SETTING OUT the Scottish Government’s strategy to slowly release the country from the current lockdown, first minister Nicola Sturgeon has warned that life “as we knew it” will not return any time soon.
Speaking frankly about the challenges ahead during her daily press briefing in Edinburgh on Thursday, Sturgeon said lifting any of the current restrictions would inevitably pose “the very real risk” that Covid-19 could run rampant again.
Lifting the lockdown could therefore only be a long, drawn out and gradual process that needed constantly be monitored.
“What we will be seeking to do is find a new normal, a way of living alongside this virus but in a form that keeps it under control and stops it taking the toll that we know it can do,” the first minister said.
“Social distancing and limiting our contacts with others will be a fact of life for a long time to come; certainly until treatment and ultimately a vaccine offer different solutions.
“That means – possibly – for the rest of this year and maybe even beyond. And that is why talk of lifting the lockdown as if it is a flick of a switch movement is misguided.
“Our steps, when we take them, will need to be careful, gradual, incremental and probably quite small to start with.”
The first minister also confirmed that over the last 24 hours 58 more people had died of Covid-19 in Scottish hospitals – a stark reminder of the seriousness of the situation.
However, she described as “encouraging” the latest figures of those in hospital with confirmed or suspected coronavirus (1,748 in hospital of which 148 were kept in intensive care), as these numbers were showing a slight decrease in the general trend.
The latest number of confirmed cases of Covid-19 in Shetland is 54, an increase of one since yesterday. There were fewer than five people in the Gilbert Bain Hospital with confirmed or suspected Covid-19.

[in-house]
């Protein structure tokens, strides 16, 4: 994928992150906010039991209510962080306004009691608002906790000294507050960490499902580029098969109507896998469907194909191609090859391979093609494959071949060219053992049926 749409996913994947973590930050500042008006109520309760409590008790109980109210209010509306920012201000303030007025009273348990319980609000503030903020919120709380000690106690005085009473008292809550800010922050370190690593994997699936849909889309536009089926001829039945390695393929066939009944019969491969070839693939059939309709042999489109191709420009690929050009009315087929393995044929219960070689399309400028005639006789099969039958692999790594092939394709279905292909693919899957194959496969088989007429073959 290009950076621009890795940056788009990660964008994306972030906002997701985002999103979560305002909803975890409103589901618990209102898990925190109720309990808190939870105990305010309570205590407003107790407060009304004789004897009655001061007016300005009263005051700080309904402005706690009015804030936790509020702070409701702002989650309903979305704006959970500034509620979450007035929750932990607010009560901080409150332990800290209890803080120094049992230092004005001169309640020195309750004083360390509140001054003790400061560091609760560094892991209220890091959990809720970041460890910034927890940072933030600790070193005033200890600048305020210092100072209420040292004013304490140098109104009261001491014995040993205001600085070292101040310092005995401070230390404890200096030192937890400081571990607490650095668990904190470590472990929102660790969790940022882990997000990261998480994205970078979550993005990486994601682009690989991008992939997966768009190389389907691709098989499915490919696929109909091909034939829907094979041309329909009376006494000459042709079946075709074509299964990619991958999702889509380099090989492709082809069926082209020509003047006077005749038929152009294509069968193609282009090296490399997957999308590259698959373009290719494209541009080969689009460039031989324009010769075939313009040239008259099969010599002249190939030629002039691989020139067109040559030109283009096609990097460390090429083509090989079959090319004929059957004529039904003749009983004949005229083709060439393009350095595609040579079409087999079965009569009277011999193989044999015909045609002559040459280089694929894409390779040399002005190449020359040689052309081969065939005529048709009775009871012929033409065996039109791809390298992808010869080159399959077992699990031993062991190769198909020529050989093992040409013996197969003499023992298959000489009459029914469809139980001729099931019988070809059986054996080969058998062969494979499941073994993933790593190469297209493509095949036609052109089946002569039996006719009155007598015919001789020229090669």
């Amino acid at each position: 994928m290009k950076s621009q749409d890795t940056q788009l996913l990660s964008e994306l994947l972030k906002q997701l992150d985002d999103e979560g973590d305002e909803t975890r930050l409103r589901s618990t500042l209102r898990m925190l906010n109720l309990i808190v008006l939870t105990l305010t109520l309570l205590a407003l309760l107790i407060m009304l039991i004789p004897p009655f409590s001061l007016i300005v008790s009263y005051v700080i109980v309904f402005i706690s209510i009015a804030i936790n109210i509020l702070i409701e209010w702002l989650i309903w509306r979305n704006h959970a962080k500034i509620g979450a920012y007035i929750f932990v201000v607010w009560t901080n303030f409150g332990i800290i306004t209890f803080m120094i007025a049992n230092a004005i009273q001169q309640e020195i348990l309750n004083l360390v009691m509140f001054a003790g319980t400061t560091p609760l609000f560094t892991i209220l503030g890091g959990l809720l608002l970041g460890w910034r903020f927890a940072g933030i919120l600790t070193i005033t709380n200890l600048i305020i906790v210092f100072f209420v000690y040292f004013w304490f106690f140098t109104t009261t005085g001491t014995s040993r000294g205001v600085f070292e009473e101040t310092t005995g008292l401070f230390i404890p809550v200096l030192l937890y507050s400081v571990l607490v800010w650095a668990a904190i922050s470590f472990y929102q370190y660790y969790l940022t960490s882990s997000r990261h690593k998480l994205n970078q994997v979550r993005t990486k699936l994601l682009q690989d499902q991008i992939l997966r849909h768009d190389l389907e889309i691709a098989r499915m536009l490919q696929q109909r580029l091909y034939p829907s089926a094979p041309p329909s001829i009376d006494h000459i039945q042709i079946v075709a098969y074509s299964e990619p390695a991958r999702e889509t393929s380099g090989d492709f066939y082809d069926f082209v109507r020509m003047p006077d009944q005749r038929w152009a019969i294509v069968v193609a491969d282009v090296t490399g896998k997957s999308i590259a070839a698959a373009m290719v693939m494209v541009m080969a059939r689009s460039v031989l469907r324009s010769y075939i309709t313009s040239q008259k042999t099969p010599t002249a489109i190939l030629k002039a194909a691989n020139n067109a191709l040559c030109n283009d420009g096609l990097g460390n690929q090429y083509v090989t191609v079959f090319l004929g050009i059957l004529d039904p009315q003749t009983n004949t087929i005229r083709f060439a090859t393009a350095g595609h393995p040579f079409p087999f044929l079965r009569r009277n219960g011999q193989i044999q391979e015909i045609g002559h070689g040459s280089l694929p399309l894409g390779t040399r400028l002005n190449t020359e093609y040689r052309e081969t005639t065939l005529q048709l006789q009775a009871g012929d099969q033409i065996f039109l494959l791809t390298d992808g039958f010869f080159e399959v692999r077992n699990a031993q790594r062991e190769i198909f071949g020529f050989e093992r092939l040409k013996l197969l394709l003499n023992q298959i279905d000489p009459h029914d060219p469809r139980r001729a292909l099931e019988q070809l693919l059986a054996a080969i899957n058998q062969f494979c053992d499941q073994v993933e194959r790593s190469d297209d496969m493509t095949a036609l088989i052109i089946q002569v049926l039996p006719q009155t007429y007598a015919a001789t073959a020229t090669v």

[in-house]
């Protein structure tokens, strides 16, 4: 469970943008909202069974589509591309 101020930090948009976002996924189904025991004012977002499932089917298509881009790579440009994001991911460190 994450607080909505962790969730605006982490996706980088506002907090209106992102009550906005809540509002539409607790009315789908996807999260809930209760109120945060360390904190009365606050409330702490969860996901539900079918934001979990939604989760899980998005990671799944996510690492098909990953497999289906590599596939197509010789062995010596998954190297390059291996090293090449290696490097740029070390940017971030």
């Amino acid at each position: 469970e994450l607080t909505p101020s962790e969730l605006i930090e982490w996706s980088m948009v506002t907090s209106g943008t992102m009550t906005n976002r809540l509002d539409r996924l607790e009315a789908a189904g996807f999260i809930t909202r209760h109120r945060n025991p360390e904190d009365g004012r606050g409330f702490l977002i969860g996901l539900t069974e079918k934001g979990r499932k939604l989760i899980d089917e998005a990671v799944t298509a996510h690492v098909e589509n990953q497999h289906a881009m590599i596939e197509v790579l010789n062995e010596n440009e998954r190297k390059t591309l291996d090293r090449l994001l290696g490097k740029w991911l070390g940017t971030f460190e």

Sturgeon said evidence indicated that the strict measures in place for more than a month now were working and that the reproduction rate of the virus had come down from around three to somewhere between 0.6 and 1, but was likely to be still higher in certain settings such as care homes.
Hinting at a further continuation of the current movement restrictions, she said the reproduction rate needed to be as low as possible and more time was needed for that to happen.
Sturgeon added: “When we reach that stage the virus will be under control only because of the severity of restrictions we all living with just now, but the virus will not have gone away.”
She said the way shops and other businesses were working needed to be changed, and school layout and practices be redesigned before pupils could restart their education.
Large events were likely to be off for some months to come, she added, while shielding of the most vulnerable in society would be required for the foreseeable future.
Once some of the lockdown measures were to be lifted, Scotland would enter into the next phase of dealing with the pandemic, she said, and this would include extensive testing, tracing of contacts of those who tested positive and isolation of symptomatic people to break the chain of transmission.
That, she said, would form “a central part of the approach that we take”, and preparation for this to happen were underway.
Reinforcing the message that everybody needed to get used to “a different way of how we live”, Sturgeon called for a “grown-up discussion” about all these challenges, encouraged everybody to read the government paper and to get in touch to participate in the debate.
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